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Wednesday, August 27,2014

Painting the Oldsmobile

Lansing Art Gallery’s ‘backbone,’ Cathy Babcock, retires after 17 years

by Lawrence Cosentino
Championing art in Lansing is like painting an Oldsmobile. Ask Cathy Babcock. Last week, Babcock retired after 17 years with the Lansing Art Gallery, the last 15 as director. She led the gallery through three problematic locations, including a car dealership and a basement that rings with the clanging weights of an upstairs gym. Donor dollars all but dried up in the 2008 recession, but she wrote grants like a racehorse, kept the gallery going and never doubted that her gritty city has a big heart for art.
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Wednesday, August 27,2014

The daily show

Jack Ebling expands sports coverage in Lansing with weekday talk show

by ALLAN I. ROSS
In a city where wearing blue and yellow on certain days of the year could get you tarred and feathered, it’s safe to say that sports is kind of a big deal ‘round these parts.
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Wednesday, August 27,2014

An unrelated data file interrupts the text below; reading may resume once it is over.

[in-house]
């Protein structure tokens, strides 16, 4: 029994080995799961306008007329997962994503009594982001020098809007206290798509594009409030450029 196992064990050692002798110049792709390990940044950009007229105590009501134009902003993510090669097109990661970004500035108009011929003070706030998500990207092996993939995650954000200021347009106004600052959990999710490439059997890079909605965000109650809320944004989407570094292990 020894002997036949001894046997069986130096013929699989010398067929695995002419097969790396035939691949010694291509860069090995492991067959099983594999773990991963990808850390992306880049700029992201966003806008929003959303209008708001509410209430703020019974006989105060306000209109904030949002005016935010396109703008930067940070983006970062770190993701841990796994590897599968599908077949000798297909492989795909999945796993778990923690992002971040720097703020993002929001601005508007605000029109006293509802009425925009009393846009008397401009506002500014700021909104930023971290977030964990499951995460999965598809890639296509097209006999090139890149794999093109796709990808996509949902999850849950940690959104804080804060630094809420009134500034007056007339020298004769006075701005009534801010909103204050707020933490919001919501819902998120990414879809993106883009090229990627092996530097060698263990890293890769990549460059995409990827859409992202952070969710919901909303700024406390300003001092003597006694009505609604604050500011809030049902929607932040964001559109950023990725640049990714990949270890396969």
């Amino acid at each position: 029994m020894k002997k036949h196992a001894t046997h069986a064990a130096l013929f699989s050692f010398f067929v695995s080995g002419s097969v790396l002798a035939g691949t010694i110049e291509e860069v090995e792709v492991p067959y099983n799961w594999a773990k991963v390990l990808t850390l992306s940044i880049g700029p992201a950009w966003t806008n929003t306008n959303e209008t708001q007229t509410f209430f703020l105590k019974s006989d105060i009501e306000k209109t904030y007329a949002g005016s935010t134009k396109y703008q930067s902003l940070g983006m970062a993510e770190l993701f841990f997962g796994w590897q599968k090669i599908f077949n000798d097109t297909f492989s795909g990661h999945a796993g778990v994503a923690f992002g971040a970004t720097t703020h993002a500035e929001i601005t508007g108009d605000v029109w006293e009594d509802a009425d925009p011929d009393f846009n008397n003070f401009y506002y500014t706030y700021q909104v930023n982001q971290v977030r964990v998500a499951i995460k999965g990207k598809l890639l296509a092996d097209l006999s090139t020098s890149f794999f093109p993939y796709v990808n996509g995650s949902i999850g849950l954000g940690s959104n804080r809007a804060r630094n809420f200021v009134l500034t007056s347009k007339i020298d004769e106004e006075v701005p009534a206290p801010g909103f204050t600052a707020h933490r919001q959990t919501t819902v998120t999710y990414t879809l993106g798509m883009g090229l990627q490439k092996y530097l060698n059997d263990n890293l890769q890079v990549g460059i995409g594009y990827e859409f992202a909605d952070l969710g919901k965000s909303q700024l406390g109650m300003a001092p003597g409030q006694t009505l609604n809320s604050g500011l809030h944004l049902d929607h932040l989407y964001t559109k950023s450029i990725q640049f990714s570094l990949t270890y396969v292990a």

A day in the life

Linklater’s ‘Boyhood’ captures adolescence, humanity in real time

by ALLAN I. ROSS
Kids grow up so fast, don’t they? One minute they’re cute little munchkins shoving rocks into pencil sharpeners trying to make arrowheads, the next they’re surly malcontents shuffling through the door an hour past curfew with glazed eyes. Parents go from being heroes of the universe to embodiments of mortification, and through it all runs a procession of seemingly mundane moments punctuated by world-shattering “catastrophes.”
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Wednesday, August 27,2014

New in town

OLD TOWN CHANGES

by ALLAN I. ROSS
Last month, Old Town Commercial Association executive director Louise Gradwhol announced she would resign to pursue a medical degree. This week her replacement was named: Old Town resident Megan Barrett will assume responsibilities as executive director on Tuesday.
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Wednesday, August 27,2014

Manifest “Destiny”

MONDAY, SEPT 1

by Jonathan Griffith
Michigan seems to have a cultural climate conducive to producing eccentric, ambitious film directors. Michael Moore is probably the most high profile, the poster child for idiosyncratic documentary moviemakers. Moore’s fellow Flint native Kerry Conran is another piece of work; he toiled for years on what became the 2004 genre mash-up “Sky Captain and the World of Tomorrow,” a throwback sci-fi action film that married 21st century technology with tropes from old serials. And now there’s Thomas Reilly-King, a Michigan State University graduate and aspiring filmmaker who, much like Conran, has blended disparate styles into a feature-length film, “Enduring Destiny.” And those styles are about as unalike as Alfred Hitchcock and “National Lampoon.” Seriously.